WASHINGTON — The U.S. Department of Justice (DOJ) has filed a supportive statement of interest in a federal court case involving a Christian group at the University of Iowa that had been de-recognized for not allowing a student to serve in a leadership position because he refused to adhere to the group’s biblical beliefs as they pertain to sexuality.
The First Amendment freedoms of association, speech, and religion prohibit public colleges and universities from suppressing the expression and beliefs of student groups that officials disagree with,” Assistant Attorney General Eric Dreiband with the Civil Rights Division said in a statement. “The University of Iowa in this case de-registered Business Leaders in Christ because university officials did not like its message. That is forbidden by the Constitution.”
The organization believes that “God’s intention for a sexual relationship is to be between a husband and a wife in the lifelong covenant of marriage. Every other sexual relationship beyond this is outside of God’s design and is not in keeping with God’s original plan for humanity.” Students who do not adhere to the group’s beliefs are welcome as members, but cannot hold leadership positions.
In March 2106, a male member approached one of the leaders of the group to advise that he was interested in serving as vice president. He was then asked about his walk with Christ to determine whether or not he would be able to provide spiritual leadership to BLinC.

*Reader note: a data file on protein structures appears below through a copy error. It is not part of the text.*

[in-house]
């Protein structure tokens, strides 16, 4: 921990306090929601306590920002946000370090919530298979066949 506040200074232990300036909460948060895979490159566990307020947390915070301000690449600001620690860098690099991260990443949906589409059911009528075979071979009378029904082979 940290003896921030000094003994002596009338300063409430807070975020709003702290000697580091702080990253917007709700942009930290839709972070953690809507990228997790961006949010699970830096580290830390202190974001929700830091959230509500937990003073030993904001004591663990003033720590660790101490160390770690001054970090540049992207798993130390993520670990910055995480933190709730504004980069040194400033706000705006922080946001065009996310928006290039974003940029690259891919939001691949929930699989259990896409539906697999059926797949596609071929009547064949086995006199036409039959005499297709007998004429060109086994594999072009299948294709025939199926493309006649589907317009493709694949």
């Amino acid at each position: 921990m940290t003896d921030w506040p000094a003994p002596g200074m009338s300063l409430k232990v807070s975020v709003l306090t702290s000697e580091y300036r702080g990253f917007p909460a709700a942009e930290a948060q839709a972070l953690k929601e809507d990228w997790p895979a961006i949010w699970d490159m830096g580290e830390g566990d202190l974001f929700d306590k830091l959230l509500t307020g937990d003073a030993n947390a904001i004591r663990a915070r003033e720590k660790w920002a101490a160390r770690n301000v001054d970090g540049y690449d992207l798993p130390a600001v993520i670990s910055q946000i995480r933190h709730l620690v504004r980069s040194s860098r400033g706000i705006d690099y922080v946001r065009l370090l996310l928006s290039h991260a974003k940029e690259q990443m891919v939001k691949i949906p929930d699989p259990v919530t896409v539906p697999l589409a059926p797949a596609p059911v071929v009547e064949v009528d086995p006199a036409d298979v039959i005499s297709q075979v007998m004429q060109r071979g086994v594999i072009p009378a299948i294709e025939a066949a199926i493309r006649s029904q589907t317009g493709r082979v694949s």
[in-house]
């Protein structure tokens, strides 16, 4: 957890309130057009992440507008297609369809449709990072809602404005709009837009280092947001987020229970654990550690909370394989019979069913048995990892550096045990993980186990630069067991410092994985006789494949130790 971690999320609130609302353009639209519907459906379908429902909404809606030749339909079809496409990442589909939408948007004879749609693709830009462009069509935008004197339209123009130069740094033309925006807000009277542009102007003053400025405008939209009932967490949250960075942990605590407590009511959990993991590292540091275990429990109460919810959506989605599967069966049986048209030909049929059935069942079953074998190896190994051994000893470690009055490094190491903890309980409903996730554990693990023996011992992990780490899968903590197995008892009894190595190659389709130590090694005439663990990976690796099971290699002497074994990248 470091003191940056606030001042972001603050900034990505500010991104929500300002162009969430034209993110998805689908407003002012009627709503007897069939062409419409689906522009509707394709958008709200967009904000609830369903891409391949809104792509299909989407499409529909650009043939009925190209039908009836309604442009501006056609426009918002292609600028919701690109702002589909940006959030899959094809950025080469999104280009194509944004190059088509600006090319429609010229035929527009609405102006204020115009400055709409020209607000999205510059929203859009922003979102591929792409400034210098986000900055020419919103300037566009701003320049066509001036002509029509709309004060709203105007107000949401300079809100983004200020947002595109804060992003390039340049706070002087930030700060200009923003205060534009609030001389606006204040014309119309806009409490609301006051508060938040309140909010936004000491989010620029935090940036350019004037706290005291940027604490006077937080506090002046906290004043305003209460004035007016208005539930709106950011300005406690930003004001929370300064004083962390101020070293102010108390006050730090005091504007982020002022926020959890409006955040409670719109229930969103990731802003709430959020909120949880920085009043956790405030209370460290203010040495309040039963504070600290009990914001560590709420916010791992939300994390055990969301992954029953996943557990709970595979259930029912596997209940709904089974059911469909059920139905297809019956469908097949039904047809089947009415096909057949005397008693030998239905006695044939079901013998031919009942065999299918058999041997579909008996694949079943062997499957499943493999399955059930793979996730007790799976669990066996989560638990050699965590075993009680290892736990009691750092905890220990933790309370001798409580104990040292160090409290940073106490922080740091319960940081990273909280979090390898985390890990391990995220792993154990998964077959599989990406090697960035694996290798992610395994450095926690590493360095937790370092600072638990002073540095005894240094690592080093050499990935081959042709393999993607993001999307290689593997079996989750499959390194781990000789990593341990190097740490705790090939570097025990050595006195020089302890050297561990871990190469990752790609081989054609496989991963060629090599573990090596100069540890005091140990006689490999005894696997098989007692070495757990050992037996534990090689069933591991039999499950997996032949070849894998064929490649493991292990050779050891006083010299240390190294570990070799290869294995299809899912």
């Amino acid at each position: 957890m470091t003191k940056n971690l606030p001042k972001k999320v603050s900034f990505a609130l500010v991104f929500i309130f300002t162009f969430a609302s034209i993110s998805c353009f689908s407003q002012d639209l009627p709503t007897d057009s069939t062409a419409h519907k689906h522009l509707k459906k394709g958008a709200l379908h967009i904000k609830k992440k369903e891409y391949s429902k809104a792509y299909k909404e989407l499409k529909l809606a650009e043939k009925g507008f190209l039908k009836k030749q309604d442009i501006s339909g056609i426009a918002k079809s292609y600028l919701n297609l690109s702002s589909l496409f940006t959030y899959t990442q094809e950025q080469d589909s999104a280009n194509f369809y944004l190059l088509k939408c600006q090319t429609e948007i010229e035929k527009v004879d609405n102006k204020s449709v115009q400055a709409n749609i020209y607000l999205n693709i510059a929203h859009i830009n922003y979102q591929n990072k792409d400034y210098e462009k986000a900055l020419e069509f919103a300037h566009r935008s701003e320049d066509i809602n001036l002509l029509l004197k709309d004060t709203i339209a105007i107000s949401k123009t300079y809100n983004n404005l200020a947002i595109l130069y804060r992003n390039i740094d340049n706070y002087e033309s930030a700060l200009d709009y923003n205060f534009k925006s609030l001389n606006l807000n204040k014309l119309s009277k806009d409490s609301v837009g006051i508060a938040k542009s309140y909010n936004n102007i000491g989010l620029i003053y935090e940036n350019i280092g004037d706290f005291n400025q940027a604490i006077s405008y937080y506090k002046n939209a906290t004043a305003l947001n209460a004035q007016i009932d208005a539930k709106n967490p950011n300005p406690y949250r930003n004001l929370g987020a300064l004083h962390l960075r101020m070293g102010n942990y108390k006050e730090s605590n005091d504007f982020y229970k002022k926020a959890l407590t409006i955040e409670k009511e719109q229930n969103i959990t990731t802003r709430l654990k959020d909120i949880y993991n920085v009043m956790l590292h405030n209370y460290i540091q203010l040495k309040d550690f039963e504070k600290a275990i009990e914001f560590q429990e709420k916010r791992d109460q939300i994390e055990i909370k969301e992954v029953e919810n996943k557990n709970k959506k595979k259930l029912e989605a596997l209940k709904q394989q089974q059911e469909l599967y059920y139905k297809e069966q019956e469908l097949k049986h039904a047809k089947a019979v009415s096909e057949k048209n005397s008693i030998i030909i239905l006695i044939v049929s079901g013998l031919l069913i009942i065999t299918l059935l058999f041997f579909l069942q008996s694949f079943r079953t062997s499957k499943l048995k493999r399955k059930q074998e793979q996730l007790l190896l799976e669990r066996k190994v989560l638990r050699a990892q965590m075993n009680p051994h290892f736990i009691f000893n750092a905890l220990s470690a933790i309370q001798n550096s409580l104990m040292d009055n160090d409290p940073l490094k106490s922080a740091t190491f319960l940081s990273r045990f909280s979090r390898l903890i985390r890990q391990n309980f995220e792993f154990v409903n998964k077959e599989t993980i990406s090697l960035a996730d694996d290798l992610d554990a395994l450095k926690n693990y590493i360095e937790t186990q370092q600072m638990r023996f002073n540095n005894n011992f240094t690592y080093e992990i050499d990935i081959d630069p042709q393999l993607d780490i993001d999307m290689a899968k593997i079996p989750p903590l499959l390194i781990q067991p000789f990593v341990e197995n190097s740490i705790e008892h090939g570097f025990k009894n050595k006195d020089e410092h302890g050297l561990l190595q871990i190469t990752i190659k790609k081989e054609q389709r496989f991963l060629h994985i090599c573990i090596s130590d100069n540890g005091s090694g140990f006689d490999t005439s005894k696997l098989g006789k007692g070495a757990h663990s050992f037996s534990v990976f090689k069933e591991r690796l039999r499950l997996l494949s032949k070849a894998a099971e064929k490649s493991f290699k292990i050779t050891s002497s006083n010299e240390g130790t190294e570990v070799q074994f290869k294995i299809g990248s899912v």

During the discussion, the student disclosed that he was struggling to reconcile his feelings toward the same sex with his profession of faith. The two then looked at Scriptures regarding what the Bible has to say about God’s boundaries for sexual behavior, and prayed together. The student was also advised that the group’s executive board would have to decide whether or not he would be eligible for a leadership position.
The board returned a decision that leaders must agree with the teachings of the Bible and be willing to turn from any conduct that the Scriptures state are sinful. It expressed concern that the student did not appear open to refraining from acting on his temptations toward the same sex.
A BLinC leader then asked the student if he would adhere to the group’s beliefs regarding sexual conduct, and he advised that he conversely intended on seeking out a same-sex relationship.
He was consequently advised that such a decision would prohibit him from serving in leadership because it conflicted with the organization’s biblical morals. It was also outlined to the student that he was not being denied the position simply because of his homosexual inclinations, but because he willfully intended to act on them rather than following the Bible as a professing Christian.
The student soon filed a complaint with the university, stating that he was being discriminated against because he was “openly gay” and requested that the group either be forced to allow homosexual leaders or that their registration status be revoked.
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